News / Asia

Concluding 2012, Afghanistan's Neighbors Gird for 2014

Afghanistan's Neighbors Gird for 2014i
X
December 20, 2012
As Kabul prepares to take over its security as international combat troops work to complete their pullout, China, Iran and Pakistan are increasingly focused on the future of their war-torn neighbor

As Kabul prepares to take over its security ahead of international combat troops pullout, China, Iran and Pakistan focused on regional relations.

TEXT SIZE - +
Sharon Behn
— The Afghan army has been preparing to take over the country’s security as NATO’s 2014 deadline to withdraw all combat troops moves to within a year.
 
But even with 300,000 national security forces now hired, Afghanistan still faces a challenge from the Taliban, al-Qaida and Haqqani networks.
 
According to political analyst Imtiaz Gul, Afghanistan’s neighbors, including Pakistan, have launched efforts to create a level of political stability there in the face of shared threats.
 
“I think Pakistan, as well as several other countries, have changed the goal posts, have changed the outlook on Afghanistan," he said. "They realize they really need to get on board [and] join hands to fix the situation in Afghanistan as much as possible to avoid instability in their own territory.”
 
Over the past year, Afghanistan’s allies met in Chicago and elsewhere to pledge at least $4 billion in aid and lay out a vision for what the country might aim to achieve in the coming decade.
 
But the outgoing U.S. Special Representative to Afghanistan and Pakistan, Marc Grossman, says pledges are just one step.
 
“It only matters if people are meeting their commitments now and we can really support an Afghanistan that is secure, stable and prosperous, inside a secure, stable prosperous region," he said.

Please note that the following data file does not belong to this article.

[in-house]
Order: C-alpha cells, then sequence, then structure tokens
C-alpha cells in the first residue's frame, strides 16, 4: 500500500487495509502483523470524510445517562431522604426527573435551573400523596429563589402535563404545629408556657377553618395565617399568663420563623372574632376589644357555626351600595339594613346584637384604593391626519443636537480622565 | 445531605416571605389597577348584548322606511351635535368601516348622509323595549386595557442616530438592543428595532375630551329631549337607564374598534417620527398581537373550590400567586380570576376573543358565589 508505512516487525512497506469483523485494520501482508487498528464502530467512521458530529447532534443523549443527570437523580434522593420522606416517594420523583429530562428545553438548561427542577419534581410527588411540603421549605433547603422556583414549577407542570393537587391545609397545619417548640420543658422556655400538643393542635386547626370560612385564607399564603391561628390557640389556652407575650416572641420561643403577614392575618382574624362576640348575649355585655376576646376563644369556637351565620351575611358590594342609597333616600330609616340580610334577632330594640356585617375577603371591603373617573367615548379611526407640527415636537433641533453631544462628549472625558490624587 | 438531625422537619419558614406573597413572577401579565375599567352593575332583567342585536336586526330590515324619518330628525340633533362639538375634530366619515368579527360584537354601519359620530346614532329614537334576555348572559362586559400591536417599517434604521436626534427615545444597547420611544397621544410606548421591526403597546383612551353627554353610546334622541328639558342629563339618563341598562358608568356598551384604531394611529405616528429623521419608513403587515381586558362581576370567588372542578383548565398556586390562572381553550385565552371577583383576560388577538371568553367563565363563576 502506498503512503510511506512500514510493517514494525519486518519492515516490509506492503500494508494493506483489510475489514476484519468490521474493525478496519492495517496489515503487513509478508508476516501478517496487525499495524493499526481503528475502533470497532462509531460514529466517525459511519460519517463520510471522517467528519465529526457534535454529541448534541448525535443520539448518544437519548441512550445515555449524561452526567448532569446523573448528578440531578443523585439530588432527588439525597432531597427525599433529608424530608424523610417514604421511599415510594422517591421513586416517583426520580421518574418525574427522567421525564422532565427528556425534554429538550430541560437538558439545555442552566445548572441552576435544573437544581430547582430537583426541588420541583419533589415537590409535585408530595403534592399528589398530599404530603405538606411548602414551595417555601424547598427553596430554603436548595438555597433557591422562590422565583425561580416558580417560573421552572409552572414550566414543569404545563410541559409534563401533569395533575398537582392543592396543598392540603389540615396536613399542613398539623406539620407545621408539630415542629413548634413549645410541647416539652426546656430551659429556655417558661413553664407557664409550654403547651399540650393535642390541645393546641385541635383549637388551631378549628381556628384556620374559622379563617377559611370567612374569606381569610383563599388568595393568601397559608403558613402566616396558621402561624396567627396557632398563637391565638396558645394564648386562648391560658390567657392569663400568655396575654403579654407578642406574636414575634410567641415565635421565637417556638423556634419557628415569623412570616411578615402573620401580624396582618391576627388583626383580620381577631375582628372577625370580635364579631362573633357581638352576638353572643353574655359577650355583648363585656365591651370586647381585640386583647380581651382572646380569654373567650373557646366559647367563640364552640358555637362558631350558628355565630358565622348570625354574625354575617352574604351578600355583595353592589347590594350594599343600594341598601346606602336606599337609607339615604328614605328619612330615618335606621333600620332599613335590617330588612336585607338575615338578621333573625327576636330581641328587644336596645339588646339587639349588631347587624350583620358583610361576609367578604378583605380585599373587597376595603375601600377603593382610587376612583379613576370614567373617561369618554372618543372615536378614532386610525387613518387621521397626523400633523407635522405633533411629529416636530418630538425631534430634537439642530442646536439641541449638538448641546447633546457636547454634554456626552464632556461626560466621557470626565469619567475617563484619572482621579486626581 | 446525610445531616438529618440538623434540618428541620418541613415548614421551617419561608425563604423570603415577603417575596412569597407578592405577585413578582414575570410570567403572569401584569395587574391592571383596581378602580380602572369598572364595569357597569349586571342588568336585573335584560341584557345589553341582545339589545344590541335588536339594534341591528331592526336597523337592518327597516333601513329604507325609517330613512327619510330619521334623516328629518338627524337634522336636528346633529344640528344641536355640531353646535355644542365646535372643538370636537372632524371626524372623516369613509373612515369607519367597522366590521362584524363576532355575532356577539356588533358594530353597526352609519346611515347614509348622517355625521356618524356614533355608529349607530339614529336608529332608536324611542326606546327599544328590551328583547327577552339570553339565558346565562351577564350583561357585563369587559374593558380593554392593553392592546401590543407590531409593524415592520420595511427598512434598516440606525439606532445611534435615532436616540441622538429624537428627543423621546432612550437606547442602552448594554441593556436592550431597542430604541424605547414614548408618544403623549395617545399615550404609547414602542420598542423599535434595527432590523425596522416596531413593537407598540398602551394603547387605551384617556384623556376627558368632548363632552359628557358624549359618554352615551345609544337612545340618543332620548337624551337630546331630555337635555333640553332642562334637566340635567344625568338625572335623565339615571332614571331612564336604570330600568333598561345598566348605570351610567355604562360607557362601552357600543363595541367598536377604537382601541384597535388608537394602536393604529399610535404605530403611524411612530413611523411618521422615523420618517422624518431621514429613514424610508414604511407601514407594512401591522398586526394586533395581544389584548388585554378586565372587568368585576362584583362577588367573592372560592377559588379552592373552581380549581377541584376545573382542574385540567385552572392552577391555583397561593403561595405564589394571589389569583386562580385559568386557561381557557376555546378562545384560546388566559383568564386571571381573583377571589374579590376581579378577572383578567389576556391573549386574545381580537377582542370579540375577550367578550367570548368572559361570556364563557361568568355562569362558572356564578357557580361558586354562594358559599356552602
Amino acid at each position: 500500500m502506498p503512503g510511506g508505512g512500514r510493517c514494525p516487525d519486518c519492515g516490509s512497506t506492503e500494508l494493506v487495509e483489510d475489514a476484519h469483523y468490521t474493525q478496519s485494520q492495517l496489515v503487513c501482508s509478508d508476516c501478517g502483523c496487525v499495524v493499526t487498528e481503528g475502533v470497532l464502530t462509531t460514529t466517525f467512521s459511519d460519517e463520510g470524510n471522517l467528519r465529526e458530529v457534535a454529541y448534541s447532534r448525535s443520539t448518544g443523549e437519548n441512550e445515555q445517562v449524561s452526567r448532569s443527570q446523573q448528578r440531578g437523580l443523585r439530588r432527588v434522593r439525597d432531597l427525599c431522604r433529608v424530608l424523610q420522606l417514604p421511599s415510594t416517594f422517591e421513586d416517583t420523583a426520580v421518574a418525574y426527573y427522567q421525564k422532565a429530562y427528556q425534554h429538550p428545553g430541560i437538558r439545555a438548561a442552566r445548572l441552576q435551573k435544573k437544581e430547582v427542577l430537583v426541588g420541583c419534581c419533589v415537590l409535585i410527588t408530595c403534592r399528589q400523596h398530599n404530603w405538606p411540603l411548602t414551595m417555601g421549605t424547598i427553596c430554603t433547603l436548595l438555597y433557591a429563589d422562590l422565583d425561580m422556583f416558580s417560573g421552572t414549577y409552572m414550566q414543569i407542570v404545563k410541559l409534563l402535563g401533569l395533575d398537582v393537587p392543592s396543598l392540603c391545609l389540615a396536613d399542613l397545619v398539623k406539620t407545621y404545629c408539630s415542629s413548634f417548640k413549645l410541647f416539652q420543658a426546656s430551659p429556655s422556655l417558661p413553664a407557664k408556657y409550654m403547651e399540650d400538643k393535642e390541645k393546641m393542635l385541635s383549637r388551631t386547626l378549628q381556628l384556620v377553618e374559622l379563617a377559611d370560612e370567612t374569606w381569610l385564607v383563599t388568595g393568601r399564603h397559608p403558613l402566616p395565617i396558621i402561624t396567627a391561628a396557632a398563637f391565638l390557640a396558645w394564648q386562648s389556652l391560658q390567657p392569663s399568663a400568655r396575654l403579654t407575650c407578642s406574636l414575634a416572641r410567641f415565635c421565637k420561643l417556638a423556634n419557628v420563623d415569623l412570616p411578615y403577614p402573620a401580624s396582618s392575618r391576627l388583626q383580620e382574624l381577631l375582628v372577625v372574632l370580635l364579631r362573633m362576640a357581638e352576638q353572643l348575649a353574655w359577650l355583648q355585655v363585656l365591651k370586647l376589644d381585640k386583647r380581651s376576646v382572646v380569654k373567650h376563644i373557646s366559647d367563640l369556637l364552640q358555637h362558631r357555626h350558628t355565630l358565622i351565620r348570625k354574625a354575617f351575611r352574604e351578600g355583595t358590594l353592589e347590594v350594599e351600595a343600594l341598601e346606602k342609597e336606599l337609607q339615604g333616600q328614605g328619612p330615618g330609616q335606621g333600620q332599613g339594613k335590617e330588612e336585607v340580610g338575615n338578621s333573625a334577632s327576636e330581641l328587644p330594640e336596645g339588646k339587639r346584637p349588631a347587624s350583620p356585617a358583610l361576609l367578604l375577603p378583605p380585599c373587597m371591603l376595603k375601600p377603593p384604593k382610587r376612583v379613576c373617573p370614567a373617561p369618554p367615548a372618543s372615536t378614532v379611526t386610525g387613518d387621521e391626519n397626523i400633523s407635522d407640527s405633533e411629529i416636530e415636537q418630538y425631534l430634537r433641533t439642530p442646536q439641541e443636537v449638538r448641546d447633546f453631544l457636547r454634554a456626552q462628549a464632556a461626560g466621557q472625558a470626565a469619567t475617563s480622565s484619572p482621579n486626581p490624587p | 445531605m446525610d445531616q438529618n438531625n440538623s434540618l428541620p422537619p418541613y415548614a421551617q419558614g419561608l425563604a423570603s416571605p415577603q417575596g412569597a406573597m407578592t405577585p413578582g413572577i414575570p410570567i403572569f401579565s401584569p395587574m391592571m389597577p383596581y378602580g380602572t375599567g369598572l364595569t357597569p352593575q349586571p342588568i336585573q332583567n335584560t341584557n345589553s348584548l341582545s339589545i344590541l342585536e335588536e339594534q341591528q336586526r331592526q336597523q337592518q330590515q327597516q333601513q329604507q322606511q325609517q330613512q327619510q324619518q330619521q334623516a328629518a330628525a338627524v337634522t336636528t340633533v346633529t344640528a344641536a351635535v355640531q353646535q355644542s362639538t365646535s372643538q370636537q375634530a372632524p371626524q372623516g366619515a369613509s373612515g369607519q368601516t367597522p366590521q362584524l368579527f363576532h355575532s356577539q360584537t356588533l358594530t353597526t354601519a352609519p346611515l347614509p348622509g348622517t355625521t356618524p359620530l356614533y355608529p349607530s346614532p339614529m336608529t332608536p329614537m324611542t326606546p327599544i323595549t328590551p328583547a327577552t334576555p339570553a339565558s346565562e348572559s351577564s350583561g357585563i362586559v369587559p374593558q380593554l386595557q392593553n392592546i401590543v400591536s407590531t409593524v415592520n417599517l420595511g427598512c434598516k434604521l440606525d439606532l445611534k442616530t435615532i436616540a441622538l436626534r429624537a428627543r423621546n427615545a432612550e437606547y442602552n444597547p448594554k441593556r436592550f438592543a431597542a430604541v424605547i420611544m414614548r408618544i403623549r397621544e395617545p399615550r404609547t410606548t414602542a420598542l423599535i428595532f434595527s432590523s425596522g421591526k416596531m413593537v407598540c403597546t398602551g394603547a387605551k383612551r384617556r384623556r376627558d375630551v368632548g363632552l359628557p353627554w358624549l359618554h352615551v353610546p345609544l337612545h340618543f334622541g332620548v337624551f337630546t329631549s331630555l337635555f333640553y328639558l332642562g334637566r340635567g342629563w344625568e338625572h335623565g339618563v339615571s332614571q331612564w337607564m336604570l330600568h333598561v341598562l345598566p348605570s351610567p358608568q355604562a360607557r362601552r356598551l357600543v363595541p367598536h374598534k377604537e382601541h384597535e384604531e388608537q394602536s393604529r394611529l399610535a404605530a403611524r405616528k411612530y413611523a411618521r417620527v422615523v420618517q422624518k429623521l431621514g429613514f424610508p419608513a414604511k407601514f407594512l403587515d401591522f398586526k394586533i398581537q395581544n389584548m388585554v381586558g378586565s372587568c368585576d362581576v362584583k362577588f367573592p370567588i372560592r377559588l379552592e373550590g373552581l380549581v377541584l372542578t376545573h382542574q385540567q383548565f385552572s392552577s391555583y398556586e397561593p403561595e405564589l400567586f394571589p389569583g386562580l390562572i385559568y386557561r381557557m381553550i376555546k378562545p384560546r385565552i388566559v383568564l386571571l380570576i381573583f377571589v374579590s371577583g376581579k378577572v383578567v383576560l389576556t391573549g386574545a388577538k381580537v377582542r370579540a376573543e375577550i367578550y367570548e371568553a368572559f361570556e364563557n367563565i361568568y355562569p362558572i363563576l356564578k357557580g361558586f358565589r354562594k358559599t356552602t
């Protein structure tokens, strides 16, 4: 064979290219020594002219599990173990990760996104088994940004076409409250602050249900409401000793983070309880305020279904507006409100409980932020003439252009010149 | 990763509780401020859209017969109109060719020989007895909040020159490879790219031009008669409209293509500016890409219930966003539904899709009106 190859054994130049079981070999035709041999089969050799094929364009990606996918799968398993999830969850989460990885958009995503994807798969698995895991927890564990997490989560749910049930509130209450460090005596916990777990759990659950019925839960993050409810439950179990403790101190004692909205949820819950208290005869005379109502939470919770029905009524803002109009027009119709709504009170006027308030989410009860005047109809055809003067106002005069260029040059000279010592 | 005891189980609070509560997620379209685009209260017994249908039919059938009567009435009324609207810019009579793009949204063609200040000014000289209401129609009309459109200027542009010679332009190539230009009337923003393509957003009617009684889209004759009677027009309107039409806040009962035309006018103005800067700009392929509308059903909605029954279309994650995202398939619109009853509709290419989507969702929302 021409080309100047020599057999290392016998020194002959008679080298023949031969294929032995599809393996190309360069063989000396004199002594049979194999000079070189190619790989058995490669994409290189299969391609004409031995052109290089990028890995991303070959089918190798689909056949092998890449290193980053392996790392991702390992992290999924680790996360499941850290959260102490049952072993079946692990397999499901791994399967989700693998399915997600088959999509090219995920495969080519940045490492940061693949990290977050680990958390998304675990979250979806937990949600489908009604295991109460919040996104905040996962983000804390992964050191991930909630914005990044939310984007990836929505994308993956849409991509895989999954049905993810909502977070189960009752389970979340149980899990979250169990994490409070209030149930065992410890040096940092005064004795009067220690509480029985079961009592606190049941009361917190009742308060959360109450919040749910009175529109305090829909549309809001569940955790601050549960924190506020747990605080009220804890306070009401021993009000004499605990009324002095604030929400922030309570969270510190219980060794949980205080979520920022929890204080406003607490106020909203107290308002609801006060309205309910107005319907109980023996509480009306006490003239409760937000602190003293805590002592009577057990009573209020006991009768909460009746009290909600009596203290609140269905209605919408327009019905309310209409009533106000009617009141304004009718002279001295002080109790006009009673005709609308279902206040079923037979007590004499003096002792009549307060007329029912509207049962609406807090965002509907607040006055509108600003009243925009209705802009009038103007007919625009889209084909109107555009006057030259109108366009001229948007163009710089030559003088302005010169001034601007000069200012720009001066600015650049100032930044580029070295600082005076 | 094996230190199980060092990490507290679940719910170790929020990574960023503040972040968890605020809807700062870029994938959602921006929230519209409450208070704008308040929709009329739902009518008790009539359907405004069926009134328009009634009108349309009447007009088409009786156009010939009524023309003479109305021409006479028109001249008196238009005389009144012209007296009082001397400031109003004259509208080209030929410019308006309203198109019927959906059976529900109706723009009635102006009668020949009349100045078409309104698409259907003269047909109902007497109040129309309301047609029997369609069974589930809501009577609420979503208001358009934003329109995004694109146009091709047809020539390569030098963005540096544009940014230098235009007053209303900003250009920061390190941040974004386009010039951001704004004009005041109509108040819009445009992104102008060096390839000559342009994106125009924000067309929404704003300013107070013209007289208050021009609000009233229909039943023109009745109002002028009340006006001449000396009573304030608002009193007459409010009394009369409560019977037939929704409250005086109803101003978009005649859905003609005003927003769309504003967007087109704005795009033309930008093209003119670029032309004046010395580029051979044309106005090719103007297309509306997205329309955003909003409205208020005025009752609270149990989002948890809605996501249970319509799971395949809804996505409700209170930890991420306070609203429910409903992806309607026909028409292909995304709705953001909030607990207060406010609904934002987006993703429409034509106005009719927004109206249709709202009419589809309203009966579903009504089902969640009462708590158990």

Investor countries like China could exert more diplomatic weight and economic influence in the region as the U.S. pulls out.
 
Analyst Andrew Smalls of the German Marshall Fund says that China's friendly relations with Pakistan are key. 
 
“One reason why the Afghans were particularly keen to have the Chinese come in and be investors is that they are one of the only countries that Pakistan trusts," said Smalls. "So what it means, in practice, is that a lot of the different parties, including the Taliban, may be more willing to give Chinese projects a break than most other investors.
 
"And also, of course, that China may be willing to use its influence over Pakistan, and then Pakistan’s influence over the Taliban, to give those projects a break that other investments in the country may not have," he added.
 
Iran, to the west of Afghanistan, has already cultivated strong cultural and commercial ties with its neighbor.
 
What Iran does with that influence is critical, according to former U.S. Assistant Secretary of State Karl Inderfurth.
 
“The question is whether or not Iran can become a part of a group of countries, [part of] a regional approach that will work to prevent Afghanistan [from] sliding back to the Taliban era and moving forward to a more democratic progressive approach toward [domestic governance and] relations with its neighbors," he said.
 
How Afghanistan, its neighbors and allies cooperate on all these issues will help determine the future of that country.
 
VOA correspondents Shannon van Sant  and Aru Pande contributed to this report from China and Washington respectively.

You May Like

Multimedia Relatives of South Korean Ferry Victims Fire at Authorities

46 people are confirmed dead, but some 250 remain trapped inside sunken ferry More

War Legacy Haunts Vietnam, US Relations

$84 million project aims to clean up soil contaminated by Agent Orange More

Wikipedia Proves Useful for Tracking Flu

Technique gave better results than Center for Disease Control (CDC) and Google’s Flu Trends More

This forum has been closed.
Comments
     
There are no comments in this forum. Be first and add one